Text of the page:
How Muslims Will Celebrate Ramadan Under Quarantine
April 23 marks the start of Ramadan, the month of fasting, reflection and prayer for Muslims. However, this holy holiday encourages social gathering, and as of late, that's simply not possible because of the spread of COVID-19 in Georgia. Though residents are expected to stay home until April 30, the Ahmadiyya Muslim Community Center will make this Ramadan a celebration for their community during the pandemic.
In Islam, Ramadan is considered the holiest month of the year. It’s celebrated as the month prophet Muhammad received the first revelations from God, which eventually became the Quran—the holy book for Muslims.
During Ramadan, Muslims will fast from dawn to dusk while also abstaining from sexual activity and inappropriate thoughts and behaviors.
Celdebrating Ramadan is a very social occasion, Naseer Hamayun, the director of public affairs for the Ahmadiyya Muslim Community Center’s Georgia chapter said. “We invite our guests, local community members as well, so that we can meet the general public and build friendship and understanding,” he said. “And then we pray.”
Muslims pray five times a day—Fajr at dawn, Zhuhr in the early afternoon, Asr in the late afternoon, Maghrib at sunset and Isha’a at night— but during the holy holiday, they’re expected to pray more and in their mosque with others. Then, they all break fast together.
However, the coronavirus has changed the course of celebration. Because of Gov. Brian Kemp’s shelter-in-place orders and declaration of the state’s public health emergency, the members at the community center can’t congregate as planned.
Despite these new restrictions, there are still plenty of opportunities to connect with others, Humayun said.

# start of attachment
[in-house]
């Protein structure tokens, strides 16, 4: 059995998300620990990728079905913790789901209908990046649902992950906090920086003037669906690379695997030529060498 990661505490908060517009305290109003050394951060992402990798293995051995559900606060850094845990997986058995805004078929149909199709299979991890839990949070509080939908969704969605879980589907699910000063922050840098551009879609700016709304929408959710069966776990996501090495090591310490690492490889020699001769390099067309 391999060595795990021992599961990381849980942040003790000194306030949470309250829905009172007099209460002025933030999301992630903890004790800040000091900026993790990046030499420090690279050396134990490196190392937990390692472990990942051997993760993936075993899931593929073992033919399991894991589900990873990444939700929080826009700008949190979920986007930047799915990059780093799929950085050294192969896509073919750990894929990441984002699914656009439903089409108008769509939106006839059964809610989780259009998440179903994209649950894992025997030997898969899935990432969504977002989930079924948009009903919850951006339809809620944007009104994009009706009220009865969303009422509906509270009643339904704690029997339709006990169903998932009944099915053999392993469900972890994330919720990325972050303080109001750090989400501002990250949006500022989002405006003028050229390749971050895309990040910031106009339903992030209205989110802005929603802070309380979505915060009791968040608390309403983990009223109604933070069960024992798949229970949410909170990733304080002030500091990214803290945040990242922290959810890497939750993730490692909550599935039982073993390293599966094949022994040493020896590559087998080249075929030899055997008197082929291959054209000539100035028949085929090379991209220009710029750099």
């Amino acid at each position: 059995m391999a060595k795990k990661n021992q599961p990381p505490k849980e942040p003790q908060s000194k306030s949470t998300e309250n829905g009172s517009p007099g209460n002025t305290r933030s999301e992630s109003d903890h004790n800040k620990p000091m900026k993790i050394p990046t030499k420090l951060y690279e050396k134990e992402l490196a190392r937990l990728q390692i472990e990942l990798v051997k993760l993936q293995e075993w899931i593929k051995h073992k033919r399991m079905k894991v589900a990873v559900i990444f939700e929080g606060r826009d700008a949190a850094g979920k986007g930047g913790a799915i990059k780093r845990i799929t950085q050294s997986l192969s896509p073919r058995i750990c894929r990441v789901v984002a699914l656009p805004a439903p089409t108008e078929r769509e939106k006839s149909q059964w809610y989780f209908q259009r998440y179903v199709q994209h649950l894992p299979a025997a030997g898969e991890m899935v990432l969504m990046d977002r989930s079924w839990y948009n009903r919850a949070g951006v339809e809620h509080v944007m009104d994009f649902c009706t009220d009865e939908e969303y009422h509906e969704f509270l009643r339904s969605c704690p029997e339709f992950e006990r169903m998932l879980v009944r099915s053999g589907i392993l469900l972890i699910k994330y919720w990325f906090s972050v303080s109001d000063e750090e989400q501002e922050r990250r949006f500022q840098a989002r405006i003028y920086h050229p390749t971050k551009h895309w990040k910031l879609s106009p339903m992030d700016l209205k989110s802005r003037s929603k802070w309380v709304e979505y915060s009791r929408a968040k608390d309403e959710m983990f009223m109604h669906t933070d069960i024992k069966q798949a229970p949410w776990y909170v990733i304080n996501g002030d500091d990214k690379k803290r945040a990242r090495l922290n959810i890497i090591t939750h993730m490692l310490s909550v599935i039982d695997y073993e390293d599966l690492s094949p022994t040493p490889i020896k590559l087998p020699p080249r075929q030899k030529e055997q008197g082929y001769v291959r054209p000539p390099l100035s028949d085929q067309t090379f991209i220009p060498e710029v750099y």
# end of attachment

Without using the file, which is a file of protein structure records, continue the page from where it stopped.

“This does not mean that we still cannot remain connected to our faith and community during this holy month,” he said. “Under the guidance of our Khalifa [the leader of the worldwide Ahmadiyya Muslim Community], families have been advised to observe their daily prayers in their home and to perform the five daily prayers together as a family.”
As COVID-19 cases climb over 10,000 and deaths are now in the hundreds, anxiety and stress are common feelings during this time of uncertainty. Hamayun said this is a great time to reconnect with God and seek connection with others.
“Despite these restrictions, our emphasis as a community is to be available to help our neighbors because our motto is ‘Love for all, hatred for none’, which we’ve been practicing for over 100 years in America,” he said.
Ramadan ends May 23, and as of Thursday, the shelter-in-place orders and state of emergency mandate will be over by then. If it stays that way, the community center will have the opportunity to participate in Eid al-Fitr, a three-day celebration marking the end of fasting with feasts, gifts and special prayers.
“If the pandemic restrictions are over [by May 23] and we can meet as normal, that would be a blessing from God Almighty,” Hamayun said.